I love it when ignorant people misread statements and make inaccurate accusations. Nowhere I blamed Nnamdi for taking a huge contract. My point is simple and clear. If you are being paid like a professional play like one. I do believe teams can take a player out of their elements. However, missing multiple opportunities to make plays when he is right next to the ball is not the Eagles fault. 

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#53 : December 07, 2012, 02:57:54 PM

My point is simple and clear. If you are being paid like a professional play like one.

do you believe that nnamdi is purposefully tanking it?

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#54 : December 07, 2012, 03:26:15 PM

My point is simple and clear. If you are being paid like a professional play like one.

do you believe that nnamdi is purposefully tanking it?

Purposefully no. The Eagles have a lot of problems. I think player chemistry is one of them. However, his individual play has been terrible.

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#55 : December 07, 2012, 04:21:51 PM

Even before he signed his contract in Philly, he was talking about his hollywood career after he retires.  Maybe his heart's just not in the game anymore, and he's more worried about ruining his pretty face then making a tackle.

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#56 : December 07, 2012, 04:48:58 PM

Two Words:

Nnamdi Asomugha.

Listening to Philly radio, there's a chance he gets cut with the old regime.

Press coverage is supposedly his forte, and is what we insist on playing.

Two words:

You serious?


That guy was overrated from the get off and has been a huge bust in Philly. It's not just that he hasn't been great and hasn't lived up to his giant contract...it's that he has flat out sucked and not lived up to a veteran minimum contract. Why on Earth would we want to sign a 32 year old CB that has been awful for the last two years?

playing corner isn't just like "hey, that dude is awesome...lets get him, plug him into our system and he'll excel."  To some degree, every corner is a "system corner".  Nnamdi is no different...and the system that he's playing in currently is NOT the system he is made to play in.  What they are asking him to do in philly is NOT what he is comfortable doing, or what he enjoys doing.  He is a press corner who bumps a guy at the line, disrupts his route and keeps up with him while running so that when the ball is thrown towards him, he can make a play on it.  Thing is, because he is so good at the press coverage, and timing routes are so important in this league, the ball is rarely ever thrown that way.

The good news about bringing Nnamdi in here is that...thats our system.  That is what we try to do!  He'd fit in!  He's perfect!  The bad news is....Nnamdi has long legs.  The longer the play takes to develop, the more at a disadvantage he is, because he doesn't have the hip fluidity make sharp turns (he relies on his speed to catch back up).  We don't apply enough pressure to the QB to make sure that the plays are short enough.

So yes, bring him in...definitely.  Theres absolutely no reason not to.  You say he's old...but there's almost no wear on those tires.  Look at Terrance Newman...taken in the same year.  He has twice as many tackles as Nnamdi.  Or Brandon Carr...who only has 100 less and 5 years less playing time.  Or Ronde who has 5 years more but almost 1000 more tackles.  Nnamdi isn't hitting people, because the ball isn't getting thrown at him.  Just remember...until we get a pass rush that can make sure he isn't chasing after a receiver all day long...results aren't going to be spectacular (same for any corner).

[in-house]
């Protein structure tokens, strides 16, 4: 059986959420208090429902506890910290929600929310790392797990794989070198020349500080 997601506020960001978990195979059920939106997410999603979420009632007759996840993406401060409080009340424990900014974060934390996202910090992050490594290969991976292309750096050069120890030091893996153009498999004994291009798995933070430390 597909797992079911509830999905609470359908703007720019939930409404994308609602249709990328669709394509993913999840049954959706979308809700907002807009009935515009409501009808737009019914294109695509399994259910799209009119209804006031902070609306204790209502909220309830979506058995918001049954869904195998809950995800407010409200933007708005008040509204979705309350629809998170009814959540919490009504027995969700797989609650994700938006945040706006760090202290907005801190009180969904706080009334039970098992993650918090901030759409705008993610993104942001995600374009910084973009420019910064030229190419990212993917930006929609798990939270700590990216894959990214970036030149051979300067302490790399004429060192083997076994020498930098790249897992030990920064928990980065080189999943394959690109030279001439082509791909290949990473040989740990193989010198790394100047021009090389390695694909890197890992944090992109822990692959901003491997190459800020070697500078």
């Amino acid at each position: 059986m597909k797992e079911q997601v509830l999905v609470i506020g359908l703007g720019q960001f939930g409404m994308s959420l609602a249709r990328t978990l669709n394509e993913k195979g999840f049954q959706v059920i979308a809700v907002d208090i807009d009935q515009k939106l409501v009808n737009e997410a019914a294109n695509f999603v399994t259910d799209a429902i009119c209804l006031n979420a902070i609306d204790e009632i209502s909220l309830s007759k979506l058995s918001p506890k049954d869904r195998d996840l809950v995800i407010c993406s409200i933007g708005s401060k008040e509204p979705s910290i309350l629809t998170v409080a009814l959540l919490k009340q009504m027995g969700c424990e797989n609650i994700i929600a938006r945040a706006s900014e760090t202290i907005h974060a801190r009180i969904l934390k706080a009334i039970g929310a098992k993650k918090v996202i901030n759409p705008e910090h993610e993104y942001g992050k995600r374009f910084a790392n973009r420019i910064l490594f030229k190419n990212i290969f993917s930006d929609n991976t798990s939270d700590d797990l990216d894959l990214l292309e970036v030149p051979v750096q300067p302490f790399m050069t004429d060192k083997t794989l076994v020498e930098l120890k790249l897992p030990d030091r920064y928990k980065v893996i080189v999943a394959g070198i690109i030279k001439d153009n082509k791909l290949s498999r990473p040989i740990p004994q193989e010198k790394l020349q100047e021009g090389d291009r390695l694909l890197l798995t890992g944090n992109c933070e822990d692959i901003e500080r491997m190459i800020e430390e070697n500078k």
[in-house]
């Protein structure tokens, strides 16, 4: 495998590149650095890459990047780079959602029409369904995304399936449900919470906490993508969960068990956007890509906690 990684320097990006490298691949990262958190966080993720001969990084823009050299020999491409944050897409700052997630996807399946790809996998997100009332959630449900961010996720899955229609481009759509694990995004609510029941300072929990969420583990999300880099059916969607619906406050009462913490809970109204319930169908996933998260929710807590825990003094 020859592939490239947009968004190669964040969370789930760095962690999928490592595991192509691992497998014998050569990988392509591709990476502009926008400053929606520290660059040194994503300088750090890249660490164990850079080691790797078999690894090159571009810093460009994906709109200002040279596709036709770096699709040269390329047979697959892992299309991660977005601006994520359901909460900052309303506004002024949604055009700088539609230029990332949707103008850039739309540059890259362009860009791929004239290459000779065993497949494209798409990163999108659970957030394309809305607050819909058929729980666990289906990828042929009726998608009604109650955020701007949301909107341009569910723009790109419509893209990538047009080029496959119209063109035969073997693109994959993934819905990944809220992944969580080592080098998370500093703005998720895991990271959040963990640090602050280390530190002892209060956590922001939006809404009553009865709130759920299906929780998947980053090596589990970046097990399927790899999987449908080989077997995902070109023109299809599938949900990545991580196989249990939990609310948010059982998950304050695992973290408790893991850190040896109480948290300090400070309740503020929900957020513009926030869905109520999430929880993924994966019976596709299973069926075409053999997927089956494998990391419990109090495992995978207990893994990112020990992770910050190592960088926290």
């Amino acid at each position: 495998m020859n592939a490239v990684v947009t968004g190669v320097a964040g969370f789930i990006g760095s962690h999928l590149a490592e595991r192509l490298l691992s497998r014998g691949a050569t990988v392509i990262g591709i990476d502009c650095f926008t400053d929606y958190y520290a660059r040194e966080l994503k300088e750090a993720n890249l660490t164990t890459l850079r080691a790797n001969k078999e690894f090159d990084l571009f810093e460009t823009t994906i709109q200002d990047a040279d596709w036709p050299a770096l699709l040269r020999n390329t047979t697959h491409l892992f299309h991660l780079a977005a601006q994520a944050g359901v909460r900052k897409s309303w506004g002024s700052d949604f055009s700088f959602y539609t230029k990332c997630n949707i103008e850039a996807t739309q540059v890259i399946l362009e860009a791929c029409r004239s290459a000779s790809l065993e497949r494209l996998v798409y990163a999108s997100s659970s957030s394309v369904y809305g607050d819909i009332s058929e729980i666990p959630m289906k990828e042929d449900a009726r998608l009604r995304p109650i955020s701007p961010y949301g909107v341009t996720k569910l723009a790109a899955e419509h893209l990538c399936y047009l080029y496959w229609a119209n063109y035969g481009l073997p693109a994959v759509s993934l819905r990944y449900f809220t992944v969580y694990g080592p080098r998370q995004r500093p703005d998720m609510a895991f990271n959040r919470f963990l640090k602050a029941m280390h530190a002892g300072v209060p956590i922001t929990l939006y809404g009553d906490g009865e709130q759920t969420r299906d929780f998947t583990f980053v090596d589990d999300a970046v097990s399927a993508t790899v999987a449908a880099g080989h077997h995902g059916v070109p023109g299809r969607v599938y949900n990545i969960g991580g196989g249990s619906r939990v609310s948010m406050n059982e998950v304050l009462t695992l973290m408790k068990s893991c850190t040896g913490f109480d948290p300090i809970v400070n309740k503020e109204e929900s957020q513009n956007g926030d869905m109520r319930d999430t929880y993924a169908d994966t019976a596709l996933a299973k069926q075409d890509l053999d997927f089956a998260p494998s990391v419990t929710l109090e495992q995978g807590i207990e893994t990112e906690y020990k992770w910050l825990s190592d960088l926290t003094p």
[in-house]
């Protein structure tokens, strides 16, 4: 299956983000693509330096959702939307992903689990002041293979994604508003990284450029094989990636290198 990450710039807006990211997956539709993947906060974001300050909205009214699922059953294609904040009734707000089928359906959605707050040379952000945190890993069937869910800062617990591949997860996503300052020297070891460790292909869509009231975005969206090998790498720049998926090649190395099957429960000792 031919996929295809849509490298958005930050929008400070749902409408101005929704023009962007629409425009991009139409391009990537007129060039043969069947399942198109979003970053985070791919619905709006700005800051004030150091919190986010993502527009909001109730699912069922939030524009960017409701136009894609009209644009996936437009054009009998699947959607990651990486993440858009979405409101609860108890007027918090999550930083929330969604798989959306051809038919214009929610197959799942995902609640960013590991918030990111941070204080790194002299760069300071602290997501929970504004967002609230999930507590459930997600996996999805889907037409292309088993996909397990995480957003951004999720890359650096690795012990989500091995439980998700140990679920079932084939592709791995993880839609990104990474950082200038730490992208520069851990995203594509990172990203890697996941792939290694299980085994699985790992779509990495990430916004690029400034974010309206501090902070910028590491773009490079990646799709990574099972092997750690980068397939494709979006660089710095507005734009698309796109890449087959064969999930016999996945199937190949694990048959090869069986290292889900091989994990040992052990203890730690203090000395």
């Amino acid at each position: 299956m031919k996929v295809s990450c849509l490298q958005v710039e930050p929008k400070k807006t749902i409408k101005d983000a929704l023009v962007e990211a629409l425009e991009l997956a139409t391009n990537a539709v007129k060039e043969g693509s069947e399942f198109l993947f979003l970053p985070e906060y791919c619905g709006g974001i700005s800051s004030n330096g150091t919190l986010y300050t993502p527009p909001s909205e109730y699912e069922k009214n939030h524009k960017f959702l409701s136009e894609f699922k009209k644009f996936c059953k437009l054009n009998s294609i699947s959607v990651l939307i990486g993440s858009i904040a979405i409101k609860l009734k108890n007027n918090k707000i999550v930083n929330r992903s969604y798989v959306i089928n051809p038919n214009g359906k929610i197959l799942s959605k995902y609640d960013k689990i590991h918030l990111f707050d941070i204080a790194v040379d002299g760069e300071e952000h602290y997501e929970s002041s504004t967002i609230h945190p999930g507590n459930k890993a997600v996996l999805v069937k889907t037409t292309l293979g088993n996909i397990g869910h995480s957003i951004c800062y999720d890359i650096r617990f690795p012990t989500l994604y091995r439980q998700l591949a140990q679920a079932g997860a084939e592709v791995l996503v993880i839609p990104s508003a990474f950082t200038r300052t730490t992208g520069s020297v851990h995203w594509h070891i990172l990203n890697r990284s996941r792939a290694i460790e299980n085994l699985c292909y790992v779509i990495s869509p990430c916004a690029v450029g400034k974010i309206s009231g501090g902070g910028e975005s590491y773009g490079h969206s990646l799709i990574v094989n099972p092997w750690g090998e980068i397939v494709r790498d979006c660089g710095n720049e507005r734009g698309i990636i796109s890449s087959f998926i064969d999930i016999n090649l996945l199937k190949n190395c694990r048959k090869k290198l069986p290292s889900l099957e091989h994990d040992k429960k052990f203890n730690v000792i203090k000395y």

I really don't see why athletes get so much of pass. A worker who gets paid $40K a year will have to adjust to what he or she is not accustomed if management requires it. The same should be expected of a veteran who gets paid millions for 16+ plus weeks of work.
We're not talking monotonous tasks that people like us deal with, such as switching from using Microsoft Explorer to Firefox. NFL players are specialized athletes and the really good ones are generally really good because they do one thing really well and telling them to do something that they don't do really well is just stupid. You don't tell Carl Lewis to start running marathons because he's a good sprinter, you don't tell Michael Jordan to play center because he's a good shooting guard and you don't tell Nnamdi Asomugha to play zone or off coverage. That's not what he does. It's not like Asomugha is refusing to do different things. He's just not as good at them.
Thank you - that is exactly what the situation is.  Philly made a lot of iffy personnel moves in the last couple of years - Nnamdi is one of the more egregious

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#57 : December 07, 2012, 09:49:29 PM

DRC doesn't like to tackle and not physical even a little, not a Schiano player..Aso is done as a top CB, wouldn't  want any part of either.

There will be better FA options, and the draft is loaded at the CB position, strongest CB draft in awhile...DL would be second strongest position in this draft

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#58 : December 08, 2012, 02:29:57 PM

Guys, even without the system being right for him, I'd still take scrabble over any of our current corners. Kind of a silly subject to talk about.

There would only be two downsides to such a move. His age, and his contract.

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#59 : December 08, 2012, 04:34:19 PM

Chris Houstons been a beast for me in my Madden franchise since signing him a couple offseasons ago. Just sayin. HAHA